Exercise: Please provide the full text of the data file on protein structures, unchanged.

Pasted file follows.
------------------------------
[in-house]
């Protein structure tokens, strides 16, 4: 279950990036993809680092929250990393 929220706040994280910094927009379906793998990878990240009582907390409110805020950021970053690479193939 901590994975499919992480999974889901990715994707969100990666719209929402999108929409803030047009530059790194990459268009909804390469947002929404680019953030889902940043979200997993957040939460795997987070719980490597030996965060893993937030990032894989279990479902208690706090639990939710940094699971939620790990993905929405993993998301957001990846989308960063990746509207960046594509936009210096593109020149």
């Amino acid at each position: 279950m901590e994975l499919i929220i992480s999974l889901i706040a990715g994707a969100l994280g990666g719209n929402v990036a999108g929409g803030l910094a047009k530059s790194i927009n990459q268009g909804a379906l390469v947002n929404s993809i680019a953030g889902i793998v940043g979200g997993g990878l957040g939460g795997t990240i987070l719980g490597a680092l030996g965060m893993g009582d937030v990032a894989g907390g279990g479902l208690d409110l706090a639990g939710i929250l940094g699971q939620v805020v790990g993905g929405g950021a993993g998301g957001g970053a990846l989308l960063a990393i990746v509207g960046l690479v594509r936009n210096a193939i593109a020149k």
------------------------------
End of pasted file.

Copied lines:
[in-house]
């Protein structure tokens, strides 16, 4: 279950990036993809680092929250990393 929220706040994280910094927009379906793998990878990240009582907390409110805020950021970053690479193939 901590994975499919992480999974889901990715994707969100990666719209929402999108929409803030047009530059790194990459268009909804390469947002929404680019953030889902940043979200997993957040939460795997987070719980490597030996965060893993937030990032894989279990479902208690706090639990939710940094699971939620790990993905929405993993998301957001990846989308960063990746509207960046594509936009210096593109020149």
């Amino acid at each position: 279950m901590e994975l499919i929220i992480s999974l889901i706040a990715g994707a969100l994280g990666g719209n929402v990036a999108g929409g803030l910094a047009k530059s790194i927009n990459q268009g909804a379906l390469v947002n929404s993809i680019a953030g889902i793998v940043g979200g997993g990878l957040g939460g795997t990240i987070l719980g490597a680092l030996g965060m893993g009582d937030v990032a894989g907390g279990g479902l208690d409110l706090a639990g939710i929250l940094g699971q939620v805020v790990g993905g929405g950021a993993g998301g957001g970053a990846l989308l960063a990393i990746v509207g960046l690479v594509r936009n210096a193939i593109a020149k």